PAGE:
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Age Rating 8 Plus.
Start of Story
The sound of the waves came nearer and nearer,
and on and on the child went, until at last he stopped
at the end of a long pier, beneath which the water
rushed and foamed. Then the child looked at the
imitation fish again, and kissed it for the last time,
while his tears fell upon its red-and-yellow sides.
" Farewell, dear little fish," he said. " You shall
never be lonely more, or live in a stupid little card-
board box ; you shall go back to your home in the
sea, and dwell among others like you. I love you,
dear little fish farewell ! " and the child dropped it
into the deep water beneath. For one moment the
poor little imitation fish dimly saw out of one painted
eye the sweet face above, and then the waves tossed
it away and away, farther and farther out to sea.
" Ah, dear child," it cried in terrible fear, " your
purity has been the ruin of my false self. I was not
made for things that were real ; now I am indeed
But no one took any notice of the poor toy, and
the living fish swam past it with scarcely a glance ;
even they knew it was a sham ; and when the fisher-
man cast his line into the sea, the hook at the end
did not touch or hurt the imitation fish ; all around
it was heedless of its presence, only the waves went
on tossing it day after day, week after week. Some-
times the sunlight came, and the real fish swam
about and were glad ; or the storms, and they crowded
into the fisherman's net; but nothing pleased or
hurt or harmed the imitation fish only the waves
went on tossing and tossing.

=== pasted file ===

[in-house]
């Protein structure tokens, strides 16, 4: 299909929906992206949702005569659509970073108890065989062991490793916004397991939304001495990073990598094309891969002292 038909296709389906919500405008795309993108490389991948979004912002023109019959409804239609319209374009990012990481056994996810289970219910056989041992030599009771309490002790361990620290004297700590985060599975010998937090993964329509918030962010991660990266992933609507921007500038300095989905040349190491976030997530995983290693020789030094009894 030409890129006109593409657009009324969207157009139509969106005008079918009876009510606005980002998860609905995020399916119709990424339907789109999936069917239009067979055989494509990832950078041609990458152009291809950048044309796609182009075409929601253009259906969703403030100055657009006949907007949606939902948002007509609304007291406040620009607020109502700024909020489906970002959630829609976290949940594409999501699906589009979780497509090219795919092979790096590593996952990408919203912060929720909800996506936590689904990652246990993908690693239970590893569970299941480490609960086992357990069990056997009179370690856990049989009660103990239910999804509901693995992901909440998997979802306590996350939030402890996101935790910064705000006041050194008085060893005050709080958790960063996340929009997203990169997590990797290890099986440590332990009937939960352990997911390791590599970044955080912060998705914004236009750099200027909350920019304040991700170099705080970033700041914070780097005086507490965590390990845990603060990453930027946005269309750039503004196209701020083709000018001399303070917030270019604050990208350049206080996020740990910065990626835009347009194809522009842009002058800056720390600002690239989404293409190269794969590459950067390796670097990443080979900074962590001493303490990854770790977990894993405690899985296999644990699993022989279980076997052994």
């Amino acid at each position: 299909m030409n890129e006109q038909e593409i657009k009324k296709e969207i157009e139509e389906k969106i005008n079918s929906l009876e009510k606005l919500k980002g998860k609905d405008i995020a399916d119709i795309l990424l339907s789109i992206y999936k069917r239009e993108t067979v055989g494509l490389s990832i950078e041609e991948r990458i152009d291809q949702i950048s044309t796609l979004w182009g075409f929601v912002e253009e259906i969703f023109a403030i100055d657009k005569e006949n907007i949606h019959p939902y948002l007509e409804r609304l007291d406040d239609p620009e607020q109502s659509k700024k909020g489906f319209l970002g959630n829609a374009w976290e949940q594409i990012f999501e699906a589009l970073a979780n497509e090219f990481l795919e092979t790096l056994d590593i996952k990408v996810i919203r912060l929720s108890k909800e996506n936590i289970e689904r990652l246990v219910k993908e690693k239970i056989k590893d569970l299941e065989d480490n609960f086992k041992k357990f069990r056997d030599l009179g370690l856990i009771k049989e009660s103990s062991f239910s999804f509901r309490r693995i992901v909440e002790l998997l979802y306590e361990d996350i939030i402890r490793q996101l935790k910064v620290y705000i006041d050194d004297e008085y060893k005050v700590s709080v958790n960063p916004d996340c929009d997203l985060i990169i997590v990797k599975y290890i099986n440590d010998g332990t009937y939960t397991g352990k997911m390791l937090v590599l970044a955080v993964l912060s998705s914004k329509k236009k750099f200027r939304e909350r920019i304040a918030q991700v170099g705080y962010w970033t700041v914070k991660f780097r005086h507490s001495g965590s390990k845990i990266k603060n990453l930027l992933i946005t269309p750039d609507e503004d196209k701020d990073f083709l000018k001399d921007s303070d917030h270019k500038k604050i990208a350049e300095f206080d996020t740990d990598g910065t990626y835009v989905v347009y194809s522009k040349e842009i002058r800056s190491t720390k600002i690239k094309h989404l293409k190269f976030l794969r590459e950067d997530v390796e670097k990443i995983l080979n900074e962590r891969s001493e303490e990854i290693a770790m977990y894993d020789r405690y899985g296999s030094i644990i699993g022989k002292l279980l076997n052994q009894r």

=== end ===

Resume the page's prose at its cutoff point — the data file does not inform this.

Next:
At last, after a long, long time, the waves seemed
to be going on and on, always in one direction, and
the fish went with them, until at last it was thrown
on the shore among the pebbles and seaweed, and the
little pools of water that collected between great
stones; and the little fish was thankful, for it had
escaped from a great loneliness, and the quiet of the
shore seemed a blessed thing after the ceaseless toss-
ing of the waves.
How long it lay there it never knew, but one day
there was a sudden sound of a voice, and the little
fish was lifted up by hands almost as tender as the
" It is so like a toy my darling loved ! " a voice
said ; and a great happiness stole over the poor little
fish, for he knew the voice of the child's mother.
" He had a little fish that pleased him more than all
his other toys, but he thought it was real, and threw
it into the sea to make it happy," and she raised it to
her lips, and kissed it passionately again and again,
and bathed it in her tears. Then the little fish was
sad, and yet thankful and glad to feel itself gcing
back to the child.
And the mother put it in a soft hiding-place,
and looked at it many a time, kissing it tenderly;
for the sound of the child's voice was hushed, and
the blue eyes that had so lovingly watched the
imitation fish watched it never again grave blue
eyes that were closed for evermore.